London Centre for Book Arts (LCBA) is the UK’s only open-access resource and education centre dedicated to book arts. Located in Fish Island, near Hackney Wick in east London.

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  1. April newsletter from the London Centre for Book Arts April newsletter from the London Centre for Book Arts
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  2. A book we picked up at Paper/view in Brussels. The first catalogue of editions and multiples by Matt Mullican published by Berlin-based Bom Dia Boa Tarde Boa Noite. A book we picked up at Paper/view in Brussels. The first catalogue of editions and multiples by Matt Mullican published by Berlin-based Bom Dia Boa Tarde Boa Noite.
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    A book we picked up at Paper/view in Brussels. The first catalogue of editions and multiples by Matt Mullican published by Berlin-based Bom Dia Boa Tarde Boa Noite.

  3. Back in stock!Bookbinding Tool Kit from the London Centre for Book Arts. The perfect kit for beginner bookbinders and craft makers. All tools are carefully selected and sourced in the UK. Kit contains: Awl, bone folder, clip-point shoe knife, paste brush, needles & linen thread. To order and to find out more, please visit our online shop Back in stock!Bookbinding Tool Kit from the London Centre for Book Arts. The perfect kit for beginner bookbinders and craft makers. All tools are carefully selected and sourced in the UK. Kit contains: Awl, bone folder, clip-point shoe knife, paste brush, needles & linen thread. To order and to find out more, please visit our online shop
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    Back in stock!

    Bookbinding Tool Kit from the London Centre for Book Arts. The perfect kit for beginner bookbinders and craft makers. All tools are carefully selected and sourced in the UK.

    Kit contains: Awl, bone folder, clip-point shoe knife, paste brush, needles & linen thread.

    To order and to find out more, please visit our online shop

  4. New workshops just added to our calendar; including another session of Letterpress Nights held one night/week for 4 weeks in May, and Sewing Variations, a new workshop exploring different sewing styles in bookbinding. Take a look New workshops just added to our calendar; including another session of Letterpress Nights held one night/week for 4 weeks in May, and Sewing Variations, a new workshop exploring different sewing styles in bookbinding. Take a look
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    New workshops just added to our calendar; including another session of Letterpress Nights held one night/week for 4 weeks in May, and Sewing Variations, a new workshop exploring different sewing styles in bookbinding. Take a look

  5. The exhibition Please Come To The Show at the Exhibition Research Centre in Liverpool is on view until 11 April 2014.
(If you can’t make it, Please Come to the Show also has a fantastic online archive of ephemera from the MoMA Library here)

via ERC
Please Come to the Show Initiated and curated by David Senior Designed by John Webster
Opening Thursday 13 February 2014, 6–8pm
Exhibition 14 February–11 April 2014

Since its beginnings, the MoMA Library has housed several collections of artists’ files and subject files, which contain assorted printed ephemera like announcement cards, press clippings, posters, and flyers. These materials illustrate an elaborate range of artistic activities and can contain unique elements from an artist’ s practice.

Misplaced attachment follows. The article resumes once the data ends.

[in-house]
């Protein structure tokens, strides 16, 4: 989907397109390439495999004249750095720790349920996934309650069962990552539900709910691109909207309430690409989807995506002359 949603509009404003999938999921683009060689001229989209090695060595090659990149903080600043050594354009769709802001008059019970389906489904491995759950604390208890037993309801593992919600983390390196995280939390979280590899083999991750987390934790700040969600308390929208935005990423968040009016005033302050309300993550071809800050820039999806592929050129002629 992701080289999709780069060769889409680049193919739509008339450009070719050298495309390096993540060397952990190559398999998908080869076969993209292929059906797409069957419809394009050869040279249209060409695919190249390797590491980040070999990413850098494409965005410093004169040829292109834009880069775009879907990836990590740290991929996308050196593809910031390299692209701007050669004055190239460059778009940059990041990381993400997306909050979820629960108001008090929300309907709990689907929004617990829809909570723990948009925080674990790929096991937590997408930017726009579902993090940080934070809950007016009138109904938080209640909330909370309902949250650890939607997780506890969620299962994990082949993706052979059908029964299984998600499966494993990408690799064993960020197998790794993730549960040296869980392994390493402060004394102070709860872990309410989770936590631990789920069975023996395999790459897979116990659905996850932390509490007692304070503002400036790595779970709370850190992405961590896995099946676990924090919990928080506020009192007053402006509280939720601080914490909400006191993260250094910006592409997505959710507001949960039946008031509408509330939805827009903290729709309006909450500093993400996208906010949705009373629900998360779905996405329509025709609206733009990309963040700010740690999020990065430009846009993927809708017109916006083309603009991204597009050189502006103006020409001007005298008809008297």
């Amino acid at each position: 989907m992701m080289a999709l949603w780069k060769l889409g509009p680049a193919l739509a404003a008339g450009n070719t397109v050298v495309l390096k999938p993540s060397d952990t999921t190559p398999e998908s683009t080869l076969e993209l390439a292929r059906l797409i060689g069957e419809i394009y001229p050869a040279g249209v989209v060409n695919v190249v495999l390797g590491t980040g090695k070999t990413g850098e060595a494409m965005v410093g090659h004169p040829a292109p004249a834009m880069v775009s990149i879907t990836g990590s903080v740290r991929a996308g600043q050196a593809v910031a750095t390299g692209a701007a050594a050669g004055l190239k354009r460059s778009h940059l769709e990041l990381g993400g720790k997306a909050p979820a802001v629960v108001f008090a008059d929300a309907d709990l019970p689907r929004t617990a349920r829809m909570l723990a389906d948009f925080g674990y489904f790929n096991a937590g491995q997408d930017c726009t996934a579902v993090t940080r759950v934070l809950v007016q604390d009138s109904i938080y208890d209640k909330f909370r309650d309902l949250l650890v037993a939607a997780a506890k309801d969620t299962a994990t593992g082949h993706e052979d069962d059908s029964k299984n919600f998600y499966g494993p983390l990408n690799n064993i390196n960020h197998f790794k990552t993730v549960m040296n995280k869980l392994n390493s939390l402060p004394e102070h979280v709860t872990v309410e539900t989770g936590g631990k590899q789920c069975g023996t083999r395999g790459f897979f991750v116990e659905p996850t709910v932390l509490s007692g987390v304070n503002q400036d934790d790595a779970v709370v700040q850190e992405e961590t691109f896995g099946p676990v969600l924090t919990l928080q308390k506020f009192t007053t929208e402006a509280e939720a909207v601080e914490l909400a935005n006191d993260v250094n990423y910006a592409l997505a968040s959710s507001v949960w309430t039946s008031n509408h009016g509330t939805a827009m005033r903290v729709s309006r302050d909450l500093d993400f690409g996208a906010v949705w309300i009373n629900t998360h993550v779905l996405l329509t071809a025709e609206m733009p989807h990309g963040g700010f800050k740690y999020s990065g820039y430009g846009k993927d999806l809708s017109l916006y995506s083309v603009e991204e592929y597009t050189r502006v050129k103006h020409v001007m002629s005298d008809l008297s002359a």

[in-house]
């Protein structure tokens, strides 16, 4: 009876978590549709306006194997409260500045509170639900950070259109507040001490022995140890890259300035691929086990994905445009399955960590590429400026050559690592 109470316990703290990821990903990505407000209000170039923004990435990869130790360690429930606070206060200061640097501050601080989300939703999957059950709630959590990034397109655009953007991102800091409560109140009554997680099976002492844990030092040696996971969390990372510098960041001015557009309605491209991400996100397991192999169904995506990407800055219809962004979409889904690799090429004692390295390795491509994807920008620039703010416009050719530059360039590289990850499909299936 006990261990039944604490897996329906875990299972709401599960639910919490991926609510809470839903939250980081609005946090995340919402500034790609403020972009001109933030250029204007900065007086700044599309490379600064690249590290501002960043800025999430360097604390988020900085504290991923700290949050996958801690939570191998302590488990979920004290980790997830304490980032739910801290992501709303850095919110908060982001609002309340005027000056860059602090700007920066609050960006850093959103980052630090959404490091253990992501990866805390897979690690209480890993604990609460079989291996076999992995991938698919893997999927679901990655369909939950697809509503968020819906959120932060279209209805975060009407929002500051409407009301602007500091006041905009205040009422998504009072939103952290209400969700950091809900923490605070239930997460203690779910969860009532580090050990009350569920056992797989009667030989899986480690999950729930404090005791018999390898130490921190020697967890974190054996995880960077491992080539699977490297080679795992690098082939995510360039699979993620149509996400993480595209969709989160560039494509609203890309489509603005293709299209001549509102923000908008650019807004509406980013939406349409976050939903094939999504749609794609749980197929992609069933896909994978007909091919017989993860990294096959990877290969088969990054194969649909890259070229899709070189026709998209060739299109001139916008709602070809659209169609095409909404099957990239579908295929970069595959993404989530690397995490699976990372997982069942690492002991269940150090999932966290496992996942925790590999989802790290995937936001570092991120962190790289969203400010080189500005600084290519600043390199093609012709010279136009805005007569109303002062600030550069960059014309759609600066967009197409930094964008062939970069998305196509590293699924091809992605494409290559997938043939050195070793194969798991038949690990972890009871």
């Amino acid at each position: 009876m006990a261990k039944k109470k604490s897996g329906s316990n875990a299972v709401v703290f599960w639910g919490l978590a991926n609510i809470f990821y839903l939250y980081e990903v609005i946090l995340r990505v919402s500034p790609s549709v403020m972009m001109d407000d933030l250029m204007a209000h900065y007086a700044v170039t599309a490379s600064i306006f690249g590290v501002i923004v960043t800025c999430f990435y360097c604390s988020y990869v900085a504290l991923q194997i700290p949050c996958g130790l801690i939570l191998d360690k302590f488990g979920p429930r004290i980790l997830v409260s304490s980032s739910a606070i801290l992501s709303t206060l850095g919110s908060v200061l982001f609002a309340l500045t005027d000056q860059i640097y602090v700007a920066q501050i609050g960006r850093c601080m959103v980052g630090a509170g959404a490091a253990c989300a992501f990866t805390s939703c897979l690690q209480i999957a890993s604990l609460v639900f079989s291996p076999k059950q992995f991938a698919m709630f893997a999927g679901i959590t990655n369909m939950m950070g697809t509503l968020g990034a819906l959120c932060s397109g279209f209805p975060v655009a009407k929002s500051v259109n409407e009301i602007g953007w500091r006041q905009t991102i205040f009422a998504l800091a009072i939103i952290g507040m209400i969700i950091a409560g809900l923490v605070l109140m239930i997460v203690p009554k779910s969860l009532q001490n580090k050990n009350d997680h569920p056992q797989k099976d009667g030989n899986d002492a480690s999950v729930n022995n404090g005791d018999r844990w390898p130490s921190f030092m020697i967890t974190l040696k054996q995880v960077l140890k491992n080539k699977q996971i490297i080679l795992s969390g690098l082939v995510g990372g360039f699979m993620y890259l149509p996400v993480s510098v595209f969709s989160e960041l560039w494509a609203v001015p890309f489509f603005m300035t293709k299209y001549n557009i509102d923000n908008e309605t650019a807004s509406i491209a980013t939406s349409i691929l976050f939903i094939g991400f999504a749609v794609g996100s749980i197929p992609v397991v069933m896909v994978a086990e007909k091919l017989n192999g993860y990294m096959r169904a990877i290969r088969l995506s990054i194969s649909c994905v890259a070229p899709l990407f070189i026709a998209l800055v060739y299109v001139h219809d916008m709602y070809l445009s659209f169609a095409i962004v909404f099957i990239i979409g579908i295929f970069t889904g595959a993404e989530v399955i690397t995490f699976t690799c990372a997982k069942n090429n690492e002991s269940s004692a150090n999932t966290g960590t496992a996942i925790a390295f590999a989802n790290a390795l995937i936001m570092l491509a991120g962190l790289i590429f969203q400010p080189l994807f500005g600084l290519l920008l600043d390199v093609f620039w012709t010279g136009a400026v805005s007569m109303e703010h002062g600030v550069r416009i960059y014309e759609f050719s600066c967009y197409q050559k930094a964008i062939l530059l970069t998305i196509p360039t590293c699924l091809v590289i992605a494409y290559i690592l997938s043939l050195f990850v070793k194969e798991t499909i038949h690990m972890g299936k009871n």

This exhibition gathers a sample of innovative printed invitations, small posters, and flyers from ca. 1960 to the present from the MoMA Library collection. The selection traces ways in which artists, designers, and galleries have used invitation cards and other printed announcements as a part of the staging of conceptual works, installations, performances, and other time-based events and screenings. This diverse grouping of ephemera explores the various, often surprising ways that we have been invited to experience art.
These materials are important research documents. They provide descriptive evidence of particular moments in art history, evoking the setting and spirit of artists’ practices and illuminating networks of artists, spaces, and ideas. The invitations reflect, disguise, or reconstitute artworks and can act as mechanisms that direct the audience’s experience of the work, and some are also artworks themselves. They give clues about librarians’ and curators’ involvement with particular artists or scenes in New York and abroad, and part of their story is the various traces of the hands they have passed through on their way into the collection.
More recent materials characterize the persistence of innovative print invitations within the context of our shift to online communication. Part of the interest in doing an exhibition now of special invitations and flyers is related to the recognition that this phenomenon of the art invitation has changed. As libraries and archives actively work towards collecting digital content and as galleries and museums phase out their printed invitations, it is a fitting moment to reflect on the various forms the printed invitation has taken in contemporary art practices.
David Senior is the Bibliographer at The Museum of Modern Art Library, where he manages collection development, including the library’s artists’ books collection. He also curates exhibitions – most recently ‘Millenium Magazines’ (2012), ‘Access to Tools: Publications from the Whole Earth Catalog, 1968–74′ (2011) and ‘Scenes from Zagreb: Artists’ Publications of the New Art Practice’ (2011) – and the annual pro­gram of events for the New York and Los Angeles Art Book Fairs. His writing has appeared in Frieze, Bulletins of the Serving Library, A Prior, Art Papers and C Magazine, and since 2008 he has published an artist’s book series through the New York Art Book Fair, with titles by Dexter Sinister, David Horvitz, Emily Roysdon and Eve Fowler, among others. He is a member of the advisory boards of Printed Matter, Art Metropole, Primary Information, Yale Union, and the Serving Library.